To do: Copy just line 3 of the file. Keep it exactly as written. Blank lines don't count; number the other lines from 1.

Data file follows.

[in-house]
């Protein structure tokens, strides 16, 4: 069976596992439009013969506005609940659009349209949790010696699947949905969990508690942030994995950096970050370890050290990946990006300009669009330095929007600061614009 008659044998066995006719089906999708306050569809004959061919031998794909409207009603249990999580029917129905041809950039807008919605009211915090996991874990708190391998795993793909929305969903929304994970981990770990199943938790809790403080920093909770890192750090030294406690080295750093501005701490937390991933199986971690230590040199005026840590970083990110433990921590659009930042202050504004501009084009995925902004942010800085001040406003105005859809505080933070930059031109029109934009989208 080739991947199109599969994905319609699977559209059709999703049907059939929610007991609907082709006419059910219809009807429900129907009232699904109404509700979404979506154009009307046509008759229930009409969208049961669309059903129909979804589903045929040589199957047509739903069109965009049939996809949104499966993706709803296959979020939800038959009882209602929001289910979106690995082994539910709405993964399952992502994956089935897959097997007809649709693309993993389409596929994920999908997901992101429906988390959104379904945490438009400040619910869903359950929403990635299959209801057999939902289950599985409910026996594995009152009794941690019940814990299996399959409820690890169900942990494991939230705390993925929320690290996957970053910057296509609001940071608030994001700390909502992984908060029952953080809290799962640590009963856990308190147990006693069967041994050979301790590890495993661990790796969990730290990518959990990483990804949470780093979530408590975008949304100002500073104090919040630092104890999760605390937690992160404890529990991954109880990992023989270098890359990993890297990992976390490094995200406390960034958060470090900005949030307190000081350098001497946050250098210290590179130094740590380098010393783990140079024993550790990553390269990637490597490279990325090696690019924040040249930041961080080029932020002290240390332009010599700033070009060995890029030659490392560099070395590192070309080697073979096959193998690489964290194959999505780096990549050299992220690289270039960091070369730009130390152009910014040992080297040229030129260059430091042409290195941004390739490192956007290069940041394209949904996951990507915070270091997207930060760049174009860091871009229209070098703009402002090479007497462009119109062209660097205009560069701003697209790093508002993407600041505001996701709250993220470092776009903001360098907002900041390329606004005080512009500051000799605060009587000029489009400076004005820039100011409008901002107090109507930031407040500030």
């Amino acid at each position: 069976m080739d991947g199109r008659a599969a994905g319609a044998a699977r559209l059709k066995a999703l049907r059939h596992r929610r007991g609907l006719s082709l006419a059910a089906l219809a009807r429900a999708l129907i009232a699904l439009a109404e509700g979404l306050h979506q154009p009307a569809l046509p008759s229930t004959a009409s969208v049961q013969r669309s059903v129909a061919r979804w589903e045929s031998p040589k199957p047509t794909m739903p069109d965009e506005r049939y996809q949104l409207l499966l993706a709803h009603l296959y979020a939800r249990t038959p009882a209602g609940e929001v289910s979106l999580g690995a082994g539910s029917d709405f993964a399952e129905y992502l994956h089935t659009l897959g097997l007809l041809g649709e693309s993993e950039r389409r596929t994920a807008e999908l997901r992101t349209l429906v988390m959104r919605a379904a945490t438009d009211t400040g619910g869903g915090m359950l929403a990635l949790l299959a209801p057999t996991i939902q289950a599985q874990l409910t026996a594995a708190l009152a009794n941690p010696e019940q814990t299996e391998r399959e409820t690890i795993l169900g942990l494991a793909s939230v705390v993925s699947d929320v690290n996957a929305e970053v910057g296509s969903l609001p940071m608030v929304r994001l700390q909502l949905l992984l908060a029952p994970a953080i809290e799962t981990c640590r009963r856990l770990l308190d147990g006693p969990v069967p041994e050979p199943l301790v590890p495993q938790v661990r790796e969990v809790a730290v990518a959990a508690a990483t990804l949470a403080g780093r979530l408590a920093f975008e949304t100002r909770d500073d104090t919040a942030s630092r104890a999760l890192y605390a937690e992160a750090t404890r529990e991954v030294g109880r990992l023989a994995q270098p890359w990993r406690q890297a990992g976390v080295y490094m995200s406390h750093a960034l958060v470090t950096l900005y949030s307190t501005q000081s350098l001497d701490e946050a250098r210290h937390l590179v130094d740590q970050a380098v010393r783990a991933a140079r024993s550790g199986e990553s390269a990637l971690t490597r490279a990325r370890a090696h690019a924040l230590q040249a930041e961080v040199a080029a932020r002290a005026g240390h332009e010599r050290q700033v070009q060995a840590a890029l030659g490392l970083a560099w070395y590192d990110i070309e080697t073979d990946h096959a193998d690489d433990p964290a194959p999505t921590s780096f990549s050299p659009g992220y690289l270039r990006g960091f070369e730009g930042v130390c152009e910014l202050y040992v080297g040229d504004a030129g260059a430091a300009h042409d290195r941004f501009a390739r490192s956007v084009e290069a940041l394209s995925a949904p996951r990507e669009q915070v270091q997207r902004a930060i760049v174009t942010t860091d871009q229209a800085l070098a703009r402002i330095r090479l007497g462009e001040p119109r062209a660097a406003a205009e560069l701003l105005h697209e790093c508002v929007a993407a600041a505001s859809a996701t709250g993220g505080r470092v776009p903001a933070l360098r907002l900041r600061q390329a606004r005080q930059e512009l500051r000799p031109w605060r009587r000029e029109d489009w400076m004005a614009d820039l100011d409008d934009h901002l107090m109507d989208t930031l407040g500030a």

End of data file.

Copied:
């Amino acid at each position: 069976m080739d991947g199109r008659a599969a994905g319609a044998a699977r559209l059709k066995a999703l049907r059939h596992r929610r007991g609907l006719s082709l006419a059910a089906l219809a009807r429900a999708l129907i009232a699904l439009a109404e509700g979404l306050h979506q154009p009307a569809l046509p008759s229930t004959a009409s969208v049961q013969r669309s059903v129909a061919r979804w589903e045929s031998p040589k199957p047509t794909m739903p069109d965009e506005r049939y996809q949104l409207l499966l993706a709803h009603l296959y979020a939800r249990t038959p009882a209602g609940e929001v289910s979106l999580g690995a082994g539910s029917d709405f993964a399952e129905y992502l994956h089935t659009l897959g097997l007809l041809g649709e693309s993993e950039r389409r596929t994920a807008e999908l997901r992101t349209l429906v988390m959104r919605a379904a945490t438009d009211t400040g619910g869903g915090m359950l929403a990635l949790l299959a209801p057999t996991i939902q289950a599985q874990l409910t026996a594995a708190l009152a009794n941690p010696e019940q814990t299996e391998r399959e409820t690890i795993l169900g942990l494991a793909s939230v705390v993925s699947d929320v690290n996957a929305e970053v910057g296509s969903l609001p940071m608030v929304r994001l700390q909502l949905l992984l908060a029952p994970a953080i809290e799962t981990c640590r009963r856990l770990l308190d147990g006693p969990v069967p041994e050979p199943l301790v590890p495993q938790v661990r790796e969990v809790a730290v990518a959990a508690a990483t990804l949470a403080g780093r979530l408590a920093f975008e949304t100002r909770d500073d104090t919040a942030s630092r104890a999760l890192y605390a937690e992160a750090t404890r529990e991954v030294g109880r990992l023989a994995q270098p890359w990993r406690q890297a990992g976390v080295y490094m995200s406390h750093a960034l958060v470090t950096l900005y949030s307190t501005q000081s350098l001497d701490e946050a250098r210290h937390l590179v130094d740590q970050a380098v010393r783990a991933a140079r024993s550790g199986e990553s390269a990637l971690t490597r490279a990325r370890a090696h690019a924040l230590q040249a930041e961080v040199a080029a932020r002290a005026g240390h332009e010599r050290q700033v070009q060995a840590a890029l030659g490392l970083a560099w070395y590192d990110i070309e080697t073979d990946h096959a193998d690489d433990p964290a194959p999505t921590s780096f990549s050299p659009g992220y690289l270039r990006g960091f070369e730009g930042v130390c152009e910014l202050y040992v080297g040229d504004a030129g260059a430091a300009h042409d290195r941004f501009a390739r490192s956007v084009e290069a940041l394209s995925a949904p996951r990507e669009q915070v270091q997207r902004a930060i760049v174009t942010t860091d871009q229209a800085l070098a703009r402002i330095r090479l007497g462009e001040p119109r062209a660097a406003a205009e560069l701003l105005h697209e790093c508002v929007a993407a600041a505001s859809a996701t709250g993220g505080r470092v776009p903001a933070l360098r907002l900041r600061q390329a606004r005080q930059e512009l500051r000799p031109w605060r009587r000029e029109d489009w400076m004005a614009d820039l100011d409008d934009h901002l107090m109507d989208t930031l407040g500030a």